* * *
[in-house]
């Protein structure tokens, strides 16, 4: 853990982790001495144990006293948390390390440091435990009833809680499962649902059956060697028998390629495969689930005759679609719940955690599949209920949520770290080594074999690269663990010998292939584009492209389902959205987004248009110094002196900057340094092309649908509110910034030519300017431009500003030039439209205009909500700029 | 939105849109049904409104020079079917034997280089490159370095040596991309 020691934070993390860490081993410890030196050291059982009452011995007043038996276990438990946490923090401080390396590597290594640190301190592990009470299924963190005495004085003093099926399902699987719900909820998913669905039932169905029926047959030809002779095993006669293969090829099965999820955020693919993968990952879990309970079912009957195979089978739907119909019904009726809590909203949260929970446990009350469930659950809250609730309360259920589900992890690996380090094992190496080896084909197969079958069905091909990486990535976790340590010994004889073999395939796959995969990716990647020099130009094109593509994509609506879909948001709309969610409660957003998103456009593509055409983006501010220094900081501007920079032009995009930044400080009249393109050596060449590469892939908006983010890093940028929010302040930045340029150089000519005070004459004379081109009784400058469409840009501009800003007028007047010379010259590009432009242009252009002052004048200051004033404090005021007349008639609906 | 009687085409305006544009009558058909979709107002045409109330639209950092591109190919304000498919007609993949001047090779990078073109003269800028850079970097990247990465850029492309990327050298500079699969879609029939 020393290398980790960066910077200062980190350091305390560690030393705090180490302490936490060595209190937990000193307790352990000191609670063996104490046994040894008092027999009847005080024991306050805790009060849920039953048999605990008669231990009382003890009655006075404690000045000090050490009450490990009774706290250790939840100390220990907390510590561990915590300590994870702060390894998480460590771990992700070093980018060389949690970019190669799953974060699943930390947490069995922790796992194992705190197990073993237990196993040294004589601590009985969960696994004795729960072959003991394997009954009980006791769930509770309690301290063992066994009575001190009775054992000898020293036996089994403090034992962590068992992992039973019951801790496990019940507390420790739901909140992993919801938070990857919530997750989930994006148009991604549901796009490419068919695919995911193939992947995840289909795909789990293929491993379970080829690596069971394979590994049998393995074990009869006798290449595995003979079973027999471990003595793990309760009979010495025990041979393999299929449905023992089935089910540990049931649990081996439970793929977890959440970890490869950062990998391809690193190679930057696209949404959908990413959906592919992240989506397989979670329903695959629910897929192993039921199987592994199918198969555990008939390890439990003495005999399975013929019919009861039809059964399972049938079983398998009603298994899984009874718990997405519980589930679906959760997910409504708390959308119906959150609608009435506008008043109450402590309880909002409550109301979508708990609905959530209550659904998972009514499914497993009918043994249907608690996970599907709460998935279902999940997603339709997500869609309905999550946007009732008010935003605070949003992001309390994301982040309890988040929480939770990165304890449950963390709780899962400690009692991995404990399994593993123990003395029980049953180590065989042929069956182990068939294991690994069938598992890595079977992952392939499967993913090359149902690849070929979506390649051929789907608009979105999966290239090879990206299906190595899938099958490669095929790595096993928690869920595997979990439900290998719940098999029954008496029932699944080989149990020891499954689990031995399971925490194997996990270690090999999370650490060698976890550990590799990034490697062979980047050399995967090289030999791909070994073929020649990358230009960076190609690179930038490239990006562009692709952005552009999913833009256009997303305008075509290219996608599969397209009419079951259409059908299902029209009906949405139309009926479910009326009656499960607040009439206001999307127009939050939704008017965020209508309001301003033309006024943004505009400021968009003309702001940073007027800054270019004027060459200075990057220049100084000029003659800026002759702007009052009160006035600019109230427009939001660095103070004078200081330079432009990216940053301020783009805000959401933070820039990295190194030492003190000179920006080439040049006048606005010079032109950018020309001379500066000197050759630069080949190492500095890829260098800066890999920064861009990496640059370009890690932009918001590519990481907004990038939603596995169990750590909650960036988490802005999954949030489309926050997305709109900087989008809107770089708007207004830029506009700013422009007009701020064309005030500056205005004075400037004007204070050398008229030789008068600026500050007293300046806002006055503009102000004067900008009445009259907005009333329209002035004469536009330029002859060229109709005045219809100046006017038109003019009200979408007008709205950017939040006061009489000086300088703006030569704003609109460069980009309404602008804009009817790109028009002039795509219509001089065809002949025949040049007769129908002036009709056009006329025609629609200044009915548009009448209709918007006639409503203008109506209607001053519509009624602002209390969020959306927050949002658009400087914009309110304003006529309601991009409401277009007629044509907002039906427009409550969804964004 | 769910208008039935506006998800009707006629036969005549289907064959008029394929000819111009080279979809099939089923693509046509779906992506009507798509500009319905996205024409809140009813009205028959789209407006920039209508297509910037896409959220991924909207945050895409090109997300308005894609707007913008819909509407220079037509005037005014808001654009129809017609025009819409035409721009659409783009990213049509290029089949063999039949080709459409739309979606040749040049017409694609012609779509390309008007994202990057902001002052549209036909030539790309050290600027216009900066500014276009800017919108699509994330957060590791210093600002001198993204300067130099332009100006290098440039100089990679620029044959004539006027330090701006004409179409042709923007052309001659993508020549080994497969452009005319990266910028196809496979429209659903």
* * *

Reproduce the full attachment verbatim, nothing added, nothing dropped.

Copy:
[in-house]
């Protein structure tokens, strides 16, 4: 853990982790001495144990006293948390390390440091435990009833809680499962649902059956060697028998390629495969689930005759679609719940955690599949209920949520770290080594074999690269663990010998292939584009492209389902959205987004248009110094002196900057340094092309649908509110910034030519300017431009500003030039439209205009909500700029 | 939105849109049904409104020079079917034997280089490159370095040596991309 020691934070993390860490081993410890030196050291059982009452011995007043038996276990438990946490923090401080390396590597290594640190301190592990009470299924963190005495004085003093099926399902699987719900909820998913669905039932169905029926047959030809002779095993006669293969090829099965999820955020693919993968990952879990309970079912009957195979089978739907119909019904009726809590909203949260929970446990009350469930659950809250609730309360259920589900992890690996380090094992190496080896084909197969079958069905091909990486990535976790340590010994004889073999395939796959995969990716990647020099130009094109593509994509609506879909948001709309969610409660957003998103456009593509055409983006501010220094900081501007920079032009995009930044400080009249393109050596060449590469892939908006983010890093940028929010302040930045340029150089000519005070004459004379081109009784400058469409840009501009800003007028007047010379010259590009432009242009252009002052004048200051004033404090005021007349008639609906 | 009687085409305006544009009558058909979709107002045409109330639209950092591109190919304000498919007609993949001047090779990078073109003269800028850079970097990247990465850029492309990327050298500079699969879609029939 020393290398980790960066910077200062980190350091305390560690030393705090180490302490936490060595209190937990000193307790352990000191609670063996104490046994040894008092027999009847005080024991306050805790009060849920039953048999605990008669231990009382003890009655006075404690000045000090050490009450490990009774706290250790939840100390220990907390510590561990915590300590994870702060390894998480460590771990992700070093980018060389949690970019190669799953974060699943930390947490069995922790796992194992705190197990073993237990196993040294004589601590009985969960696994004795729960072959003991394997009954009980006791769930509770309690301290063992066994009575001190009775054992000898020293036996089994403090034992962590068992992992039973019951801790496990019940507390420790739901909140992993919801938070990857919530997750989930994006148009991604549901796009490419068919695919995911193939992947995840289909795909789990293929491993379970080829690596069971394979590994049998393995074990009869006798290449595995003979079973027999471990003595793990309760009979010495025990041979393999299929449905023992089935089910540990049931649990081996439970793929977890959440970890490869950062990998391809690193190679930057696209949404959908990413959906592919992240989506397989979670329903695959629910897929192993039921199987592994199918198969555990008939390890439990003495005999399975013929019919009861039809059964399972049938079983398998009603298994899984009874718990997405519980589930679906959760997910409504708390959308119906959150609608009435506008008043109450402590309880909002409550109301979508708990609905959530209550659904998972009514499914497993009918043994249907608690996970599907709460998935279902999940997603339709997500869609309905999550946007009732008010935003605070949003992001309390994301982040309890988040929480939770990165304890449950963390709780899962400690009692991995404990399994593993123990003395029980049953180590065989042929069956182990068939294991690994069938598992890595079977992952392939499967993913090359149902690849070929979506390649051929789907608009979105999966290239090879990206299906190595899938099958490669095929790595096993928690869920595997979990439900290998719940098999029954008496029932699944080989149990020891499954689990031995399971925490194997996990270690090999999370650490060698976890550990590799990034490697062979980047050399995967090289030999791909070994073929020649990358230009960076190609690179930038490239990006562009692709952005552009999913833009256009997303305008075509290219996608599969397209009419079951259409059908299902029209009906949405139309009926479910009326009656499960607040009439206001999307127009939050939704008017965020209508309001301003033309006024943004505009400021968009003309702001940073007027800054270019004027060459200075990057220049100084000029003659800026002759702007009052009160006035600019109230427009939001660095103070004078200081330079432009990216940053301020783009805000959401933070820039990295190194030492003190000179920006080439040049006048606005010079032109950018020309001379500066000197050759630069080949190492500095890829260098800066890999920064861009990496640059370009890690932009918001590519990481907004990038939603596995169990750590909650960036988490802005999954949030489309926050997305709109900087989008809107770089708007207004830029506009700013422009007009701020064309005030500056205005004075400037004007204070050398008229030789008068600026500050007293300046806002006055503009102000004067900008009445009259907005009333329209002035004469536009330029002859060229109709005045219809100046006017038109003019009200979408007008709205950017939040006061009489000086300088703006030569704003609109460069980009309404602008804009009817790109028009002039795509219509001089065809002949025949040049007769129908002036009709056009006329025609629609200044009915548009009448209709918007006639409503203008109506209607001053519509009624602002209390969020959306927050949002658009400087914009309110304003006529309601991009409401277009007629044509907002039906427009409550969804964004 | 769910208008039935506006998800009707006629036969005549289907064959008029394929000819111009080279979809099939089923693509046509779906992506009507798509500009319905996205024409809140009813009205028959789209407006920039209508297509910037896409959220991924909207945050895409090109997300308005894609707007913008819909509407220079037509005037005014808001654009129809017609025009819409035409721009659409783009990213049509290029089949063999039949080709459409739309979606040749040049017409694609012609779509390309008007994202990057902001002052549209036909030539790309050290600027216009900066500014276009800017919108699509994330957060590791210093600002001198993204300067130099332009100006290098440039100089990679620029044959004539006027330090701006004409179409042709923007052309001659993508020549080994497969452009005319990266910028196809496979429209659903």